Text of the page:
SCOTTSDALE (Reuters) - Residents in this sprawling neighborhood of horse properties in far north Scottsdale welcome Sarah Palin as a potential neighbor, although they are mixed about the news media on her trail.
“I’m very happy that the house finally has someone living in it. it’s been empty for a while, and it’s nice to have a neighbor,” said Monica Rahman, the owner of a busy stable across a dirt road from the manse the former Alaska governor is reported to have bought.
A company acting for an unnamed cash buyer ponied up $1.7 million for the sprawling 5-bedroom horse property in this saguaro-studded neighborhood northwest of Phoenix on May 13, and sources close to the deal have told some news outlets like the Wall Street Journal that Palin is the buyer.
The 2008 Republican vice presidential candidate’s possible purchase of a home in the Lower 48 has stoked speculation she may shortly announce as a contender for her party’s nomination to run against President Barack Obama in 2012.
For days, Rahman says, the formerly quiet neighborhood has been buzzed by clattering news helicopters, while an influx of reporters has boosted traffic up and down the previously quiet roads, some of them unpaved and used as riding trails.
“The horses get spooked. It’s dangerous,” she said, her exasperation at the media clearly straining a natural courtesy.
“I’d much rather have our neighborhood as calm as it was,” she added.
The reported sale comes less than six months after Palin’s single-parent daughter, Bristol, bought a house in Maricopa, a sleepy dormitory town in the desert about a 45 minute drive south of Phoenix.
Fresh from riding horses, local trainer Maggie Lang said she hoped the younger Palins might stop by the local riding camp and learn to saddle up.
“We’re hoping her kids take riding lessons ... and hang out with the horses,” she said.
Palin has ratcheted up speculation she might run for president with news of the release next month of an authorized feature-length film about her life, and of a campaign-style bus tour of the East Coast that kicks off Sunday in Washington.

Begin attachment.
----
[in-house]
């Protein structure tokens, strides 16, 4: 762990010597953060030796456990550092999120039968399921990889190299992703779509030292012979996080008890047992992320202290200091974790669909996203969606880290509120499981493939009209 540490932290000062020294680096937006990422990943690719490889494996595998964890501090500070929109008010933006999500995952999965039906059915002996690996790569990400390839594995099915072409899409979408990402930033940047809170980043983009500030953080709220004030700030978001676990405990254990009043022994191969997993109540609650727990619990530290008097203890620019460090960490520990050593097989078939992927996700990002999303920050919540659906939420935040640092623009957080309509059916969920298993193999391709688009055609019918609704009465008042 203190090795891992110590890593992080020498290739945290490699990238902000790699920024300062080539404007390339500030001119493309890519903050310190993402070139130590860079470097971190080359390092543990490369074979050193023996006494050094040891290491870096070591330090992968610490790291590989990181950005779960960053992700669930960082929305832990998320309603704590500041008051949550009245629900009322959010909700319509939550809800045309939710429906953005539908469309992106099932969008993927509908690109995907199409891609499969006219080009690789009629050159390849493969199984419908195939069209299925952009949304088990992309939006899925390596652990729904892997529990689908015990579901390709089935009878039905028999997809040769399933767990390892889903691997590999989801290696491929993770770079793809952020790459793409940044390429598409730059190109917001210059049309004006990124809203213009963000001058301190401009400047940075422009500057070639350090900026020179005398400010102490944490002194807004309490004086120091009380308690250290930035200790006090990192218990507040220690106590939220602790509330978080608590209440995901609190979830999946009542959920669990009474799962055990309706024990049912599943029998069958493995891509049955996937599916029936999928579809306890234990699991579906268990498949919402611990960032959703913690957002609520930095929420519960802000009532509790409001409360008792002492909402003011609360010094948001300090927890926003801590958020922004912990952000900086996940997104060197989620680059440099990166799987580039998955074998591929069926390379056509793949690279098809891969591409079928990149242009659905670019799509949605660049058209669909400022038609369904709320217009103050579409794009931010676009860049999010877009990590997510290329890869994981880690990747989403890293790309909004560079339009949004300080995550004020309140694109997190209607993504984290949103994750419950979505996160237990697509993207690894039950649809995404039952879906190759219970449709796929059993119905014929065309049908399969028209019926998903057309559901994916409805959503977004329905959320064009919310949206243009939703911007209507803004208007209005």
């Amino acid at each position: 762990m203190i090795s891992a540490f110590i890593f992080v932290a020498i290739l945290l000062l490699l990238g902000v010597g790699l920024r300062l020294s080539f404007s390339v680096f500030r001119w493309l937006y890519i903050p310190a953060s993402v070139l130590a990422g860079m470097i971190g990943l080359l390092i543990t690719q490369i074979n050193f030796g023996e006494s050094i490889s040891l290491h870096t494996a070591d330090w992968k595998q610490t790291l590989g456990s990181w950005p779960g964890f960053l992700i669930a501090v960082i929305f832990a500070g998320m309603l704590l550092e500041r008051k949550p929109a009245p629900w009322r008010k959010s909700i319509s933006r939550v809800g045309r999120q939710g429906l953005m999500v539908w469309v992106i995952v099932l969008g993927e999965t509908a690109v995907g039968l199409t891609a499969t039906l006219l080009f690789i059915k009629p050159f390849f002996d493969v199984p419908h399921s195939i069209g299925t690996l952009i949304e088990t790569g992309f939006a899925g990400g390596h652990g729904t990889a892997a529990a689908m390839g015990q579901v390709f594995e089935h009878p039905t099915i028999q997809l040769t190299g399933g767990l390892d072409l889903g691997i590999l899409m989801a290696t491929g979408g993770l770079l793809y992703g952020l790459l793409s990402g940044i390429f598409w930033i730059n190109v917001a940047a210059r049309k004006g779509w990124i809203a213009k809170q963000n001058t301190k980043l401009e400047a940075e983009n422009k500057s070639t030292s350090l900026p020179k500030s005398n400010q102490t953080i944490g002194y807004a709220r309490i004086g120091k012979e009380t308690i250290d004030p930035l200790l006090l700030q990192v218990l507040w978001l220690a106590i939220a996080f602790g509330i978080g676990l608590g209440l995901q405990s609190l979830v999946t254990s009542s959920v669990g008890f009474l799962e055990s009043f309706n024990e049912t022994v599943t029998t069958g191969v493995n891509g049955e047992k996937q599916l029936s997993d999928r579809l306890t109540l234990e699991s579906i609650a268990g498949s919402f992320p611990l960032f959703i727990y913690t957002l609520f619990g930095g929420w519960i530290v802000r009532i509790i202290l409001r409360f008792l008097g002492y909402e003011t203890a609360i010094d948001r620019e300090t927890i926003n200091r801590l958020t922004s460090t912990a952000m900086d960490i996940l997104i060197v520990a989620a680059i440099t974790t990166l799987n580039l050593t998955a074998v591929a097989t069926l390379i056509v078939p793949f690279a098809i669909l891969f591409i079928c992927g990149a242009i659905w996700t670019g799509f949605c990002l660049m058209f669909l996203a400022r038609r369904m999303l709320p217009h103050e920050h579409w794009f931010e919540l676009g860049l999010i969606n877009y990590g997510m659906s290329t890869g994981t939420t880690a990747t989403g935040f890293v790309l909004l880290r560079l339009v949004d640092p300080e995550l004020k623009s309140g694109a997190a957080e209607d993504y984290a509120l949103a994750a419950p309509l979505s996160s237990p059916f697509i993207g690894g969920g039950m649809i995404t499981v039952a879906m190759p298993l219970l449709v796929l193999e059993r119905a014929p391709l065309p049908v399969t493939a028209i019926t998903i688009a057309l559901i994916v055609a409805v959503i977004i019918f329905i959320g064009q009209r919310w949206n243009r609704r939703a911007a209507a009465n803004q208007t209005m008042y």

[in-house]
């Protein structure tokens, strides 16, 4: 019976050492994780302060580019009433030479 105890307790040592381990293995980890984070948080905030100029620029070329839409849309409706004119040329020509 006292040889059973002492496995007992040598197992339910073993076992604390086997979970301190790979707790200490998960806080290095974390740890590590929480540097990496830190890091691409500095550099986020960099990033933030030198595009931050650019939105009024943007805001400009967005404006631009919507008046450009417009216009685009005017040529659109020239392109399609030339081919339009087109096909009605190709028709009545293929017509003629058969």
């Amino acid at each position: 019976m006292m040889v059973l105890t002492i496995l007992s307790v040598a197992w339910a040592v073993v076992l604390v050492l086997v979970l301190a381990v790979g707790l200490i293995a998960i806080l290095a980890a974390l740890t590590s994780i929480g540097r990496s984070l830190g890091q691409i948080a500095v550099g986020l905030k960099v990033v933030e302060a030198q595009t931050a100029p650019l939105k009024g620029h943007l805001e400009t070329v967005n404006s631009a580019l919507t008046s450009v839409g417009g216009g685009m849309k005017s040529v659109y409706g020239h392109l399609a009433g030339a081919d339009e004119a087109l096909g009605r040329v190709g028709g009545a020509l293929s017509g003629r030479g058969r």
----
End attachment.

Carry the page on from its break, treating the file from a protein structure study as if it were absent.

Arizona not only is a more convenient base than Alaska geographically for campaigning in the Lower 48 states, it should be politically friendly territory for Tea Party movement favorite Palin.
Its conservative and Republican roots stretch back at least to its long-time U.S. senator, the late Barry Goldwater, who was an unsuccessful Republican presidential nominee in 1964, to current Senator John McCain, who tapped Palin as his running mate for his losing effort against Obama in 2008.
Its Republican governor, Jan Brewer, has won a high profile of her own with support for policies aimed at discouraging illegal immigration from next-door Mexico.
While the intense media scrutiny of this quiet, sun-baked neighborhood has some of Palin’s potential neighbors on edge, others felt less harried by the attention — at least so far.
“I think it’s kind of exciting,” said Larry Hischer, standing outside his training stables in a broad-brimmed cowboy hat, a block away from the gated home most locals accept is now Palin’s property.
“There’s been a little bit of increased traffic, but nothing out of control.”
That may change, though, if Palin were to announce a run for president next year, and turn the currently vacant, 8,000-square-foot ranch home into her campaign headquarters.
“We’ll just have to wait and see,” he said.
Reporting by Tim Gaynor; Editing by Jerry Norton